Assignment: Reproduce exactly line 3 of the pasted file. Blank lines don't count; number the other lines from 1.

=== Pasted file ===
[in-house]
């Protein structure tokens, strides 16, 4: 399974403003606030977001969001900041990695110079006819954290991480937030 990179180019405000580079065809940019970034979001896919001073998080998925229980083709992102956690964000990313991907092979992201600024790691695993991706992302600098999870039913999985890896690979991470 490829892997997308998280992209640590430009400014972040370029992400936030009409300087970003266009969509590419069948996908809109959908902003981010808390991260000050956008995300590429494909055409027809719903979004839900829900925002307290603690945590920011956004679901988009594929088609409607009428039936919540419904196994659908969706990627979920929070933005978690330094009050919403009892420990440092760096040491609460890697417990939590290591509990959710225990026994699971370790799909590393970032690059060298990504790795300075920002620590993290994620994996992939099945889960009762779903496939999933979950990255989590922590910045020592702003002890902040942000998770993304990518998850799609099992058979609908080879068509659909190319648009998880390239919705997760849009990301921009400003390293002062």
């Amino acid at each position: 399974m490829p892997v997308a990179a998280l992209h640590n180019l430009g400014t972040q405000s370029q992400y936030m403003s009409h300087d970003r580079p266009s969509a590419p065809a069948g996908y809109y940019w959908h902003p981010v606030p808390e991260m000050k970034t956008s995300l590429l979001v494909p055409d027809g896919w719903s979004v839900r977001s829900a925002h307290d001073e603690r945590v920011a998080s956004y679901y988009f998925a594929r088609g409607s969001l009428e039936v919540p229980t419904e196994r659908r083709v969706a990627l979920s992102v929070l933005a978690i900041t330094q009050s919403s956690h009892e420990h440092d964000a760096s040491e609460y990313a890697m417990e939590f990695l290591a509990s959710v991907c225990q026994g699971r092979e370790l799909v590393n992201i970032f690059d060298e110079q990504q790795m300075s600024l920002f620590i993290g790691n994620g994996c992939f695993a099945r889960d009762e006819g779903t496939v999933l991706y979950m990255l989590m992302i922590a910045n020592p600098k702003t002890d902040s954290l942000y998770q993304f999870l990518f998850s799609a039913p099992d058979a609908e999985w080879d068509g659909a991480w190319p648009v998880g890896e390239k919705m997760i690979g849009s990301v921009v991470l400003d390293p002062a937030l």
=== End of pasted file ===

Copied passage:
């Amino acid at each position: 399974m490829p892997v997308a990179a998280l992209h640590n180019l430009g400014t972040q405000s370029q992400y936030m403003s009409h300087d970003r580079p266009s969509a590419p065809a069948g996908y809109y940019w959908h902003p981010v606030p808390e991260m000050k970034t956008s995300l590429l979001v494909p055409d027809g896919w719903s979004v839900r977001s829900a925002h307290d001073e603690r945590v920011a998080s956004y679901y988009f998925a594929r088609g409607s969001l009428e039936v919540p229980t419904e196994r659908r083709v969706a990627l979920s992102v929070l933005a978690i900041t330094q009050s919403s956690h009892e420990h440092d964000a760096s040491e609460y990313a890697m417990e939590f990695l290591a509990s959710v991907c225990q026994g699971r092979e370790l799909v590393n992201i970032f690059d060298e110079q990504q790795m300075s600024l920002f620590i993290g790691n994620g994996c992939f695993a099945r889960d009762e006819g779903t496939v999933l991706y979950m990255l989590m992302i922590a910045n020592p600098k702003t002890d902040s954290l942000y998770q993304f999870l990518f998850s799609a039913p099992d058979a609908e999985w080879d068509g659909a991480w190319p648009v998880g890896e390239k919705m997760i690979g849009s990301v921009v991470l400003d390293p002062a937030l």